COPENHAGEN (Reuters) - Denmark may have the world’s best restaurant but Danes’ favorite dish is a simple “Stegt Flaesk” - thick slices of fried pork bacon dripping in fat with lashings of white parsley sauce and homegrown potatoes.
Reindeer moss or sea urchins on a bed of samphire, as served at Copenhagen’s lauded Noma restaurant, did not figure in a survey by the Food and Agriculture Ministry.
After the pork dish, Danes preferred fried minced beef steak with soft onions, Smorrebrod open sandwiches with salmon, prawns or potatoes stacked with garnish on dark rye bread, and mashed potatoes with bacon and fried unions - a dish simply called “Burning Love”.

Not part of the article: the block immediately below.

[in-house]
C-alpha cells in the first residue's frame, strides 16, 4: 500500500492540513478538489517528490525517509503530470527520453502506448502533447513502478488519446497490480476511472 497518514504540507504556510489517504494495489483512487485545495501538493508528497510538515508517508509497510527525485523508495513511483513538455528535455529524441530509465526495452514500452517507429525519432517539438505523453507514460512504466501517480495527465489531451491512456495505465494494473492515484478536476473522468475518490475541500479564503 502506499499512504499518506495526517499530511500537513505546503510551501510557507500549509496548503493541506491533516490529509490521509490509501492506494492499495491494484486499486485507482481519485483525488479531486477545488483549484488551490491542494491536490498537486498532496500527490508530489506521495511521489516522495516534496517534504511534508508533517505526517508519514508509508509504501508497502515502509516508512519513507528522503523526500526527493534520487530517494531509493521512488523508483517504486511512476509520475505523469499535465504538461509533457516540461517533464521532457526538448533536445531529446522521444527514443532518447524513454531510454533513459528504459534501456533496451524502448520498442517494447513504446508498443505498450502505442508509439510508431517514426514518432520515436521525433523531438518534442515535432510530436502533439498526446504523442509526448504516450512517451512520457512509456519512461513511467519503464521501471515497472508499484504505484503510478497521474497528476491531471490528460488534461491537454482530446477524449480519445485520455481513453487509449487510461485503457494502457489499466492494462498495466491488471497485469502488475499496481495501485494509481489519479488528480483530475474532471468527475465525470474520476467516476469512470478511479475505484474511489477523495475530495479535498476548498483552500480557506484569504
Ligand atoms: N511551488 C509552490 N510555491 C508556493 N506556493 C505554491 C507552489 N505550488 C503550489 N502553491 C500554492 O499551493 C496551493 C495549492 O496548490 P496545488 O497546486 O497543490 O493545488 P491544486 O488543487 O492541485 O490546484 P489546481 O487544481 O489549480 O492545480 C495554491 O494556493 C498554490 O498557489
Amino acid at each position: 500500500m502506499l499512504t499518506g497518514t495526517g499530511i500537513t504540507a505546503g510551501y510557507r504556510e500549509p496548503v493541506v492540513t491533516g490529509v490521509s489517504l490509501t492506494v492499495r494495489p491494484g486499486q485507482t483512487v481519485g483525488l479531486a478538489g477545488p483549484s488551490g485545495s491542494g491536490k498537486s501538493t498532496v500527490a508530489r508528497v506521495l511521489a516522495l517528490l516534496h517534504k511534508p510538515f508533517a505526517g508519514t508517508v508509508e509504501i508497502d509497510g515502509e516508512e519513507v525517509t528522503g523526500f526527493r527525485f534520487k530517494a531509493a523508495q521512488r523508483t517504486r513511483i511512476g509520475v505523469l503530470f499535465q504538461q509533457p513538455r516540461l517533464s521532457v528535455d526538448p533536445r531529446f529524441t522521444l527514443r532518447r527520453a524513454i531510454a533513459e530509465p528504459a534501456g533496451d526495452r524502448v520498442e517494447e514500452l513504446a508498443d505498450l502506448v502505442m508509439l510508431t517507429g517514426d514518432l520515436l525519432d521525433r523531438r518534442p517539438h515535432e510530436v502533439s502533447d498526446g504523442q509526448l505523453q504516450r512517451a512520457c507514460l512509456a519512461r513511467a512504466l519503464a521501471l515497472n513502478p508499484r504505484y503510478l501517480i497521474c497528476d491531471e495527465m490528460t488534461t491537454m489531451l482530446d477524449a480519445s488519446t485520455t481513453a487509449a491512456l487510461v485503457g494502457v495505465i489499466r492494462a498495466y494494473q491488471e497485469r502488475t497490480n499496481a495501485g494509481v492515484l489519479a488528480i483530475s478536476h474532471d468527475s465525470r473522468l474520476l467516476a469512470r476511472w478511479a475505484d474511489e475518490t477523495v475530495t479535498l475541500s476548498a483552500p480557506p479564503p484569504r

“Danish, and new Nordic food, is world famous. But at home in our own kitchens, we often forget our food roots. The vote for the national dish has contributed to the rediscovery and development of our food traditions,” Agriculture Minister Dan Jorgensen said after the result was announced on Thursday.
The winning dish was a personal favorite of his, he added.
More than 63,000 Danes took part in the vote, launched to promote health and the environmental benefits of eating local food. Almost half of ballots went to Stegt Flaesk - not surprising for a country where pigs out number humans two to one and where pork accounts for 5 percent of total exports.
The most cooked dish in Denmark, however, was Spaghetti Bolognaise.
Reporting by Annabella Pultz Nielsen, Editing by Angus MacSwan